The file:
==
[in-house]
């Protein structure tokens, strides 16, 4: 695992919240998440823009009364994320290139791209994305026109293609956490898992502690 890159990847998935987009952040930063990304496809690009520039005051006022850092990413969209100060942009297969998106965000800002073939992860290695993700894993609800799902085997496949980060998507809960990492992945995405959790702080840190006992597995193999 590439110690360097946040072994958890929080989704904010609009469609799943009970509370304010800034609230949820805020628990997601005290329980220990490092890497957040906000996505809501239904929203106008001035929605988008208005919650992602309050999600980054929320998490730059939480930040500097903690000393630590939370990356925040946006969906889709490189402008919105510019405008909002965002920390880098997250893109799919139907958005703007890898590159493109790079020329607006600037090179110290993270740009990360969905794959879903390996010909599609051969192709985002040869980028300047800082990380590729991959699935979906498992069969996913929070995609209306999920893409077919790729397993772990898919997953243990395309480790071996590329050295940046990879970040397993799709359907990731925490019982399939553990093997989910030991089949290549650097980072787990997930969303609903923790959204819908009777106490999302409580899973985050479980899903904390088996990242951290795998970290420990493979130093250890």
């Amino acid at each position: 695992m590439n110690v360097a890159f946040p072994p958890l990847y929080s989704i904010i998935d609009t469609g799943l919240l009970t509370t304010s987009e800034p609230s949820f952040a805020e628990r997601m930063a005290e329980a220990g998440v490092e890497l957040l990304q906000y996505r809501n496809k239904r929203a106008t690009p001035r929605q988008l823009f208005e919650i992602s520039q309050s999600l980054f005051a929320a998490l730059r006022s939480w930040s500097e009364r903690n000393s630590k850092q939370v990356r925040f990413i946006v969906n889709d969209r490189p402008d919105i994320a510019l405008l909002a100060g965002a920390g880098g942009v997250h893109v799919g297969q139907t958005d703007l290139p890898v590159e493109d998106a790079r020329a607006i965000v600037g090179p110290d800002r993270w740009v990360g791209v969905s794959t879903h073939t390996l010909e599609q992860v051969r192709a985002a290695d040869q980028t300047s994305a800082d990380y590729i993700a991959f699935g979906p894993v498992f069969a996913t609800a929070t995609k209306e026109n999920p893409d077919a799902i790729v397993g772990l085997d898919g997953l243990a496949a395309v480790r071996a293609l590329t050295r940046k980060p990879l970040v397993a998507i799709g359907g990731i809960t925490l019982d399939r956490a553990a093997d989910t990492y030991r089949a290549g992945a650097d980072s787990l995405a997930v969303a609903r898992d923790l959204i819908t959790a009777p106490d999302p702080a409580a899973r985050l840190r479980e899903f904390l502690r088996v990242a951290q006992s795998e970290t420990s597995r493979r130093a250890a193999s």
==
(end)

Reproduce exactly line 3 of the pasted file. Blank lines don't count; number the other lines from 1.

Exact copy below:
């Amino acid at each position: 695992m590439n110690v360097a890159f946040p072994p958890l990847y929080s989704i904010i998935d609009t469609g799943l919240l009970t509370t304010s987009e800034p609230s949820f952040a805020e628990r997601m930063a005290e329980a220990g998440v490092e890497l957040l990304q906000y996505r809501n496809k239904r929203a106008t690009p001035r929605q988008l823009f208005e919650i992602s520039q309050s999600l980054f005051a929320a998490l730059r006022s939480w930040s500097e009364r903690n000393s630590k850092q939370v990356r925040f990413i946006v969906n889709d969209r490189p402008d919105i994320a510019l405008l909002a100060g965002a920390g880098g942009v997250h893109v799919g297969q139907t958005d703007l290139p890898v590159e493109d998106a790079r020329a607006i965000v600037g090179p110290d800002r993270w740009v990360g791209v969905s794959t879903h073939t390996l010909e599609q992860v051969r192709a985002a290695d040869q980028t300047s994305a800082d990380y590729i993700a991959f699935g979906p894993v498992f069969a996913t609800a929070t995609k209306e026109n999920p893409d077919a799902i790729v397993g772990l085997d898919g997953l243990a496949a395309v480790r071996a293609l590329t050295r940046k980060p990879l970040v397993a998507i799709g359907g990731i809960t925490l019982d399939r956490a553990a093997d989910t990492y030991r089949a290549g992945a650097d980072s787990l995405a997930v969303a609903r898992d923790l959204i819908t959790a009777p106490d999302p702080a409580a899973r985050l840190r479980e899903f904390l502690r088996v990242a951290q006992s795998e970290t420990s597995r493979r130093a250890a193999s």